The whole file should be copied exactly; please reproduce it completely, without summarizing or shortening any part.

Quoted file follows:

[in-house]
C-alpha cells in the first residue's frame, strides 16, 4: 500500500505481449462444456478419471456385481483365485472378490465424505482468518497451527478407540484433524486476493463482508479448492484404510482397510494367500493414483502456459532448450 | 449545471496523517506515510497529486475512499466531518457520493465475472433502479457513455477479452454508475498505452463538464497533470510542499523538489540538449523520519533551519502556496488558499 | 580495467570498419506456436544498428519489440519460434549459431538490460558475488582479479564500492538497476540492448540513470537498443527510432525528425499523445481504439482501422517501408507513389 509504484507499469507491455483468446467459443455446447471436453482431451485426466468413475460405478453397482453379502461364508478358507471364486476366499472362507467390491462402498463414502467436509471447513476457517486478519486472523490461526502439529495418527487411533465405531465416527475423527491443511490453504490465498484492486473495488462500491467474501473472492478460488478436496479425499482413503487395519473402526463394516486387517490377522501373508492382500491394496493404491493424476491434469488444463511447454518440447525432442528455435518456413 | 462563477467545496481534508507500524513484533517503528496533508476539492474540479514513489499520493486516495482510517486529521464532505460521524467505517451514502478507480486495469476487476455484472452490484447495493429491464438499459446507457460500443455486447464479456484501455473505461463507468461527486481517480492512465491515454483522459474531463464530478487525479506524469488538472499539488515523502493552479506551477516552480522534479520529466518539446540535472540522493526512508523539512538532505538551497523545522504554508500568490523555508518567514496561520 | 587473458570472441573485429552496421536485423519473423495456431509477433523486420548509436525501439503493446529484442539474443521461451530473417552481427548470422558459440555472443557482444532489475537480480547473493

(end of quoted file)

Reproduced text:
[in-house]
C-alpha cells in the first residue's frame, strides 16, 4: 500500500505481449462444456478419471456385481483365485472378490465424505482468518497451527478407540484433524486476493463482508479448492484404510482397510494367500493414483502456459532448450 | 449545471496523517506515510497529486475512499466531518457520493465475472433502479457513455477479452454508475498505452463538464497533470510542499523538489540538449523520519533551519502556496488558499 | 580495467570498419506456436544498428519489440519460434549459431538490460558475488582479479564500492538497476540492448540513470537498443527510432525528425499523445481504439482501422517501408507513389 509504484507499469507491455483468446467459443455446447471436453482431451485426466468413475460405478453397482453379502461364508478358507471364486476366499472362507467390491462402498463414502467436509471447513476457517486478519486472523490461526502439529495418527487411533465405531465416527475423527491443511490453504490465498484492486473495488462500491467474501473472492478460488478436496479425499482413503487395519473402526463394516486387517490377522501373508492382500491394496493404491493424476491434469488444463511447454518440447525432442528455435518456413 | 462563477467545496481534508507500524513484533517503528496533508476539492474540479514513489499520493486516495482510517486529521464532505460521524467505517451514502478507480486495469476487476455484472452490484447495493429491464438499459446507457460500443455486447464479456484501455473505461463507468461527486481517480492512465491515454483522459474531463464530478487525479506524469488538472499539488515523502493552479506551477516552480522534479520529466518539446540535472540522493526512508523539512538532505538551497523545522504554508500568490523555508518567514496561520 | 587473458570472441573485429552496421536485423519473423495456431509477433523486420548509436525501439503493446529484442539474443521461451530473417552481427548470422558459440555472443557482444532489475537480480547473493